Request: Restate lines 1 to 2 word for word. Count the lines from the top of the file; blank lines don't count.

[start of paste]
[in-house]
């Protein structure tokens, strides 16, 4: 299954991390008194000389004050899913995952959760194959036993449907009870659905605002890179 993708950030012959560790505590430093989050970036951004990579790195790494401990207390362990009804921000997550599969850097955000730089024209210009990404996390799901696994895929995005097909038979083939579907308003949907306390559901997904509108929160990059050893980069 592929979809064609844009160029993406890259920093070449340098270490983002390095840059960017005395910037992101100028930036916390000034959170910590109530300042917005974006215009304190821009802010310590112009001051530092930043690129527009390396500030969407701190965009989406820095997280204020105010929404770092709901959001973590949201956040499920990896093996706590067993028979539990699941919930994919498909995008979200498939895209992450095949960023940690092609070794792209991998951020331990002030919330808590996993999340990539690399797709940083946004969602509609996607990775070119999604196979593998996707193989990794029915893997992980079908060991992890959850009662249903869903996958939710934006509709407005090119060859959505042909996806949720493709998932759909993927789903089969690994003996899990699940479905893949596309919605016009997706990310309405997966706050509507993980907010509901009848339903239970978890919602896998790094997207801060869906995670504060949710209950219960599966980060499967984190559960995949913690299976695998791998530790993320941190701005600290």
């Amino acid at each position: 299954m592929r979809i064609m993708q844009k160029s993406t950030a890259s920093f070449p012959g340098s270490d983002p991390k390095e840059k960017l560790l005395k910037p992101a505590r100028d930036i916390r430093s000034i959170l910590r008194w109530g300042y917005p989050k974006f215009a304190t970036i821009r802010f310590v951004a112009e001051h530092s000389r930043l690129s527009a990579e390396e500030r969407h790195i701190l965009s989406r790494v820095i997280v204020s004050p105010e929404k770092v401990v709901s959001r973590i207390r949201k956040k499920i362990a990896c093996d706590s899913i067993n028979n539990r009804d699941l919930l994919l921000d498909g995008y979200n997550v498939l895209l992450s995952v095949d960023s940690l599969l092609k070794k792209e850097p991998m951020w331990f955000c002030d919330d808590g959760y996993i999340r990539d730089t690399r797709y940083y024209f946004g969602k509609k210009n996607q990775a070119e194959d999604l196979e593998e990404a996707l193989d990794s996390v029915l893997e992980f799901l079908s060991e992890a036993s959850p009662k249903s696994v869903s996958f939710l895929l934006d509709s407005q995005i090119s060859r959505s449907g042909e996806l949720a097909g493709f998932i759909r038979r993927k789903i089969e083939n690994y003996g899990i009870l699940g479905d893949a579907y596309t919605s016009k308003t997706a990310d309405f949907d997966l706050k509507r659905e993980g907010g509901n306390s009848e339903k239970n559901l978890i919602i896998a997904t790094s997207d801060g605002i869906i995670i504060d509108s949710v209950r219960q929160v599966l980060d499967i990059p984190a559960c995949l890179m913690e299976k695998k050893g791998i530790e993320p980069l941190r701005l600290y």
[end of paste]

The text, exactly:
[in-house]
């Protein structure tokens, strides 16, 4: 299954991390008194000389004050899913995952959760194959036993449907009870659905605002890179 993708950030012959560790505590430093989050970036951004990579790195790494401990207390362990009804921000997550599969850097955000730089024209210009990404996390799901696994895929995005097909038979083939579907308003949907306390559901997904509108929160990059050893980069 592929979809064609844009160029993406890259920093070449340098270490983002390095840059960017005395910037992101100028930036916390000034959170910590109530300042917005974006215009304190821009802010310590112009001051530092930043690129527009390396500030969407701190965009989406820095997280204020105010929404770092709901959001973590949201956040499920990896093996706590067993028979539990699941919930994919498909995008979200498939895209992450095949960023940690092609070794792209991998951020331990002030919330808590996993999340990539690399797709940083946004969602509609996607990775070119999604196979593998996707193989990794029915893997992980079908060991992890959850009662249903869903996958939710934006509709407005090119060859959505042909996806949720493709998932759909993927789903089969690994003996899990699940479905893949596309919605016009997706990310309405997966706050509507993980907010509901009848339903239970978890919602896998790094997207801060869906995670504060949710209950219960599966980060499967984190559960995949913690299976695998791998530790993320941190701005600290």